“I felt comfortable in there at all times, even when he had his little spurts,” said Smith. “It was really good for me. I thought I was going to become the first man to stop him. I had him down a couple of times, but he was a tough tough man. If I was going to rate it out of ten, I’d probably give myself a 6.5 or 7 out of ten.
“I’ve got plenty to work on in the gym and I can improve a lot. The main thing was getting the win. I got that and I’m happy. I hit him with a great body shot, I felt it really sink in, and then I dropped him to the head as well. He was dipping and I was trying to hit him just over the top of his gloves. Those Czechs are tough and all respect to him.
“Unfortunately, I didn’t get the stoppage, but the main important thing was the win. I switched off a couple of times during the fight because I felt very comfortable. I let my hands get leaky probably two or three times during the fight and he clipped me, but I wasn’t buzzed or hurt at all. I saw everything coming so you can always take something out of the shots.
“I’ve definitely got improvements to make. That was my 13th fight and I’m always about improving every day in the ring. I’m very grateful to have such great stablemates and such a great coach. I’d love to get the Tommy McCarthy fight as soon as possible.”
Bethnal Green Featherweight Ramla Ali dominated Bec Connolly over six rounds, winning 60-55 on the referee’s scorecard to move to 2-0.
The Somalia-born boxer displayed her classy ring skills from the opening bell, nearly stopping Connolly with a sustained attack in the third round before completing another one-sided points win.
“Apart from the shiner on my face I’m very satisfied,” Ali told Matchroom. “Regardless of what the scales said, I gave away about half a stone. I weighed-in in like two pairs of jogging bottoms just so I could match the weight. I felt the weight difference for sure, but I tried to not let her use her weight advantage against me.
“I tried to maintain the centre of the ring as much as possible, which I did. I’m really satisfied with how I performed. She’s tough but I got it done. Jobi always says you can’t beat the feet – and he’s right! I was always moving off from the double jab. We work a lot on footwork, and I feel like I did really well with my footwork.
“She was the one calling me out saying that she wanted to fight me. Don’t then turn around and complain that you’ve had short notice. You’re a professional, if I was calling someone out, I’d be ready any time. She said she had a couple of days’ notice. I don’t know what to say about that really.
“Everyone is nervous before getting in the ring because it means so much to you. You want to prove yourself and you want to show all of your friends and family that are watching at home that you’re worthy of watching. You want to put on a good performance and have a good fight. The moment that bell went all of the nerves went and I was razor focused on getting the job done. The Olympic dream is still alive and I’m still hopeful to go, and hopeful to compete. I’m still hoping to progress in my professional career.”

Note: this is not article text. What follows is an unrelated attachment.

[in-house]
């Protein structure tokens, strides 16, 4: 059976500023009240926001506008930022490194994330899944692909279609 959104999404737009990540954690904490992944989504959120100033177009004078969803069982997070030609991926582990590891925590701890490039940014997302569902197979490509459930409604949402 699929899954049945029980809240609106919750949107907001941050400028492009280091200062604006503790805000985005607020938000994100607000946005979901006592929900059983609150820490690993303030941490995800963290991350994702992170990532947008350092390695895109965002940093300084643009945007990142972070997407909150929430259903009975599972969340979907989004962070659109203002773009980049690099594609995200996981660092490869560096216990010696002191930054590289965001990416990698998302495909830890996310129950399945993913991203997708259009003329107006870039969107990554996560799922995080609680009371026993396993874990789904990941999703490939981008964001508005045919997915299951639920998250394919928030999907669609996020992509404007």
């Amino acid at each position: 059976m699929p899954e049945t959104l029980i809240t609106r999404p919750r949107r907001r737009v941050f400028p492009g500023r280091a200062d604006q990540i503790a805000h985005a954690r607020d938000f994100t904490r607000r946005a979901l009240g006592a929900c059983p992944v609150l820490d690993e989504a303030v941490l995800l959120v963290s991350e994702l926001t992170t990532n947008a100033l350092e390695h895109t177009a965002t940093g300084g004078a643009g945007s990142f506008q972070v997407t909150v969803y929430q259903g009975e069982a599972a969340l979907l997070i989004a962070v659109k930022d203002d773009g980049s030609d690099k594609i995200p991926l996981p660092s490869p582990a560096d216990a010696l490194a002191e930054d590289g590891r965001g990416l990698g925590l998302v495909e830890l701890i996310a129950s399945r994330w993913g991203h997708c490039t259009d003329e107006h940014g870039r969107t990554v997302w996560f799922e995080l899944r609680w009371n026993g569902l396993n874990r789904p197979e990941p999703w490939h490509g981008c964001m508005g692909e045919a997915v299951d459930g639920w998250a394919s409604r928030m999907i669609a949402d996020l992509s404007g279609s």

Stretford’s Bradley Rea maintained his unbeaten record by stopping Lee Cutler inside the opening round to move to 10-0, (4 KOs) in the first fight of the night.
With Ricky Hatton in his corner, the 23-year-old Middleweight prospect flew out of the blocks, unloading punishing shots on his opponent from Bournemouth.
The Steve Wood-managed youngster had been out of the ring for over a year due to the pandemic but showed no signs of ring rust as he put Cutler down three times before the referee waved off the contest.
“I’m over the moon,” Rea told Matchroom afterwards. “It has been a long time coming. It was a long camp; it’s been 12 months. I’ve been wanting to box on shows like this my whole life. Hopefully I can get on these shows a bit more regularly after that performance.
“Prior to this I’ve only had three stoppages, so I think he thought I wasn’t going to hit hard. It’s something that we’ve been working on, planting my feet. I’ve been working on a bit of strength and conditioning stuff while we’ve had this year off. It has been quite beneficial to me I think. I’m feeling strong at the moment,
“I had a great camp. I’ve been hurting people in camp. I knew if I landed cleanly, I’d hurt him. I’m in no rush, I’m still only 23. I want to be in fights like this. In the build-up to this fight I’ve had that fear factor that I’ve not had in my previous fights. I knew that if I wasn’t on my game I would have lost tonight. Lee is a good kid. I just found gears that I didn’t know that I had. Hopefully in fights to come I’ll find even more.”